b. Identify Cost of BudgetItems • How much does a trainer cost? • Cost of the wages - plus other costs and overheads • Here is an example of the cost of items: Name of Program: Quality Training Type of training Non-residential Duration (days) 3 Number of trainee 12 Number of trainer 1 Type of trainer own Location off-site
c. Negotiate and ReviseBudget • The figure is always larger than your allocated budget • Need to negotiate for a larger budget • The use of “benchmarking” • Benchmarking is a process by which you compare yourself with the best competitors with the aim of exceeding or surpassing their performance in all aspects • The most common difference in a training budget is the inclusion or exclusion of trainees’ wages • As a rule of thumb, inclusion of wages doubles the cost of training
7. Cost-Benefit Analysis • No easy formula to determine cost • Must have a thorough understanding of: • Everything that is going on in training • The cost and financial elements • The main rule - must understand the physical and organizational processes and activitiesa. Costs • There are 3 major category of costs for training: – Establishment costs – Marginal expenditure – Interference costs
1. Establishment Costs • Costs of training organization within the company Comprises the following elements: – Salaries, insurance, etc – Cost of the space occupied and services used – Support costs allocated to the training function2. Marginal Expenditure • Additional money which has to be spent • The more typical instances are: – External course fees – Outside lecturers’ fees and expenses
– Books, materials, equipment hire – External accommodation costs – Personal expenditure3. Interference Costs • Refers to when a person gives time and effort to training, and thus ceases to be occupied in his/her main task - there is interference with the output with which he is primarily concerned • Interference cost is not that person’s wage or salary over the time of involvement in training
b. Benefits • Benefits from training are varied, which may include: - Improvement in performance - Machine runs efficiently - Saving in maintenance cost - Reduction in labour wastage - Sales increase - System development • Benefits from training is not easily measured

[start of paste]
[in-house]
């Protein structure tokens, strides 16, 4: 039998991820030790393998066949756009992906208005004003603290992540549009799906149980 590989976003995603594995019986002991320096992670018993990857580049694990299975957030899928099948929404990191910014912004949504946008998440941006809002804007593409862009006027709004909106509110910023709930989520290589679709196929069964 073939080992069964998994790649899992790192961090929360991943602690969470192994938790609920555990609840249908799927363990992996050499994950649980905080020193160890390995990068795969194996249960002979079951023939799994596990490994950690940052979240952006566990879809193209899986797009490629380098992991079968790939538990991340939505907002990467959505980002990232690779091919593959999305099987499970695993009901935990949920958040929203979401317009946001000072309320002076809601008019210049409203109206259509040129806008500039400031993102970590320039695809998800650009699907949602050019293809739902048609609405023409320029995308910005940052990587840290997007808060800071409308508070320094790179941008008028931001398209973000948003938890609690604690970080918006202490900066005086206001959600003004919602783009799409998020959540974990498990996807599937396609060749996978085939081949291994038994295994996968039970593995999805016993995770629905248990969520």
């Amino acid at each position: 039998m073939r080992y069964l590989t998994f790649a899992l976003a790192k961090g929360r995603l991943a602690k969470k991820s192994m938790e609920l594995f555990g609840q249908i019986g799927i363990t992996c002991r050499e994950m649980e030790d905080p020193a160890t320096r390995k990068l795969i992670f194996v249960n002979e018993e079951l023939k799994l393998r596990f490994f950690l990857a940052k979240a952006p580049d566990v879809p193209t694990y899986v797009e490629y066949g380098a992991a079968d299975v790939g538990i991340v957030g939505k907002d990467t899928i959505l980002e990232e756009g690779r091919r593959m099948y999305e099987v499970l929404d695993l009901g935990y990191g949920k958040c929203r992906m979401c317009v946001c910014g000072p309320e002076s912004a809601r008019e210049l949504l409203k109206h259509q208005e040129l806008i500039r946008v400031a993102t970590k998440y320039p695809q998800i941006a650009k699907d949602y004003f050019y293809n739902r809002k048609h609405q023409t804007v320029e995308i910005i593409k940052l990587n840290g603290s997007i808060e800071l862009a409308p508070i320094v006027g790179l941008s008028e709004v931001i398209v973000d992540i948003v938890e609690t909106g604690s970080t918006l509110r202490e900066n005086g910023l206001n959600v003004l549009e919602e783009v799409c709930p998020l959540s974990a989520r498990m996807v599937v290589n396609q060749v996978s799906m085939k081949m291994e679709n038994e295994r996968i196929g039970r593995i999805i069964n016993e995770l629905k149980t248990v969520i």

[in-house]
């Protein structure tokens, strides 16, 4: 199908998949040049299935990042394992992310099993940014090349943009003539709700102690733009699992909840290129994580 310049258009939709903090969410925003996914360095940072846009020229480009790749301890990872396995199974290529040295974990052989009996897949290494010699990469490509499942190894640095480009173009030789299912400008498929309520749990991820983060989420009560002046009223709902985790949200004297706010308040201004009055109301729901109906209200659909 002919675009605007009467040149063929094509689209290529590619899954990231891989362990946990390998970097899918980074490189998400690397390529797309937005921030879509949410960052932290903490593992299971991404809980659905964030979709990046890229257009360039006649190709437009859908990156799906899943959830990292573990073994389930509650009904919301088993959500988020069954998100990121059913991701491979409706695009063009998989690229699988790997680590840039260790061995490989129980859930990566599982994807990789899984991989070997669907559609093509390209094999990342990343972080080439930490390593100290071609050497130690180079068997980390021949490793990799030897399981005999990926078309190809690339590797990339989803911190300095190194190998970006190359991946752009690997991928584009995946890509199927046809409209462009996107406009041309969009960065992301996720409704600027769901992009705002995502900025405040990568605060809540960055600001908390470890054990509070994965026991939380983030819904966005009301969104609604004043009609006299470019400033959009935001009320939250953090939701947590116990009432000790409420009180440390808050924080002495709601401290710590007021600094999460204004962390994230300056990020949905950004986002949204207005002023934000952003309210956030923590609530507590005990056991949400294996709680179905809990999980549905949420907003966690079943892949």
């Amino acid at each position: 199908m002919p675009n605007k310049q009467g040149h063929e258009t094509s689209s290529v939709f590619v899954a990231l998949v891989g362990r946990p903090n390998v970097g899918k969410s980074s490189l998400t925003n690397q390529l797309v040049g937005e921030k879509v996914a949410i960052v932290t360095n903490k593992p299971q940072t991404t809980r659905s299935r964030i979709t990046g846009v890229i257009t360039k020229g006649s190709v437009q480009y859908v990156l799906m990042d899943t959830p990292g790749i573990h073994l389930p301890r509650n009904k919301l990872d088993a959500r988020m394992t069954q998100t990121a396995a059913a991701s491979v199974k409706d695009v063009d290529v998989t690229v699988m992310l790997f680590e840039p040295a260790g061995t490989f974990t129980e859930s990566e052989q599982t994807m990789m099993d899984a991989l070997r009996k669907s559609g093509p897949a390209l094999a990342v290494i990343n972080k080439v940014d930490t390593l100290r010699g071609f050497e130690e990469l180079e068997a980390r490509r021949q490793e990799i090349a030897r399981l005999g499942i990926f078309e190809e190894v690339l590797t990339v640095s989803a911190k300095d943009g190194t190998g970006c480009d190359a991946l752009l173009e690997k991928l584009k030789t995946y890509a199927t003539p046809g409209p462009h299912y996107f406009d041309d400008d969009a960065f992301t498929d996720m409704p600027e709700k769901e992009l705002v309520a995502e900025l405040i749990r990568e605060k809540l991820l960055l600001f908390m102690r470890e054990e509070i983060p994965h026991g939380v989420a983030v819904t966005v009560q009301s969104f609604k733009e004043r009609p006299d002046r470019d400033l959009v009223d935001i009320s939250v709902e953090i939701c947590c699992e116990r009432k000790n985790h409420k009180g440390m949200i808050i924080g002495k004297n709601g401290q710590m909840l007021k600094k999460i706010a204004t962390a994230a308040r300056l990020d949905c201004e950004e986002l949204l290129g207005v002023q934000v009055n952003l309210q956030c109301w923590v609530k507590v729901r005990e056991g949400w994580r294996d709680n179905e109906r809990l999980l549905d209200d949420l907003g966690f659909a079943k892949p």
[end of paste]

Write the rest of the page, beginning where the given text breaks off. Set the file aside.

c. Cost/Benefit - Some Conclusion Can conclude with a few points:1. Estimates versus actual • Taking estimate more seriously than the measurement of actual cost and actual benefit2. Short, medium and long term benefits • Benefits has to be measured not only in the short term, but also medium and long term • Problem - When exactly should measurement be done? • Short, medium and long - Be sufficiently well defined
3. The hidden benefit • Learning experience produces some interest and personal satisfaction • Training also helps the person to grow and develop in knowledge and outlook - better equipped • Personal growth and development is more difficult to analyse and evaluate4. Approximation methods • Do an approximation of benefits through guessing when difficulties of setting up the correct model
• Possible to guess at the order of savings and benefits and at the probability of these occurring5. The cost and benefit of the training function • Training costs should be considered in light of: – The total value of processes and products – The total value of plant, equipment, etc. – The extent to which the efficient management and handling of the above (1 & 2) depends on human skill, knowledge and motivation
• Value of 1 & 2 above would mean that a higher training cost may be justifiable• Assessment of benefits contains training’s contribution to the financial well-being of the company• Also include the achievements in human development and in raising the quality of industrial life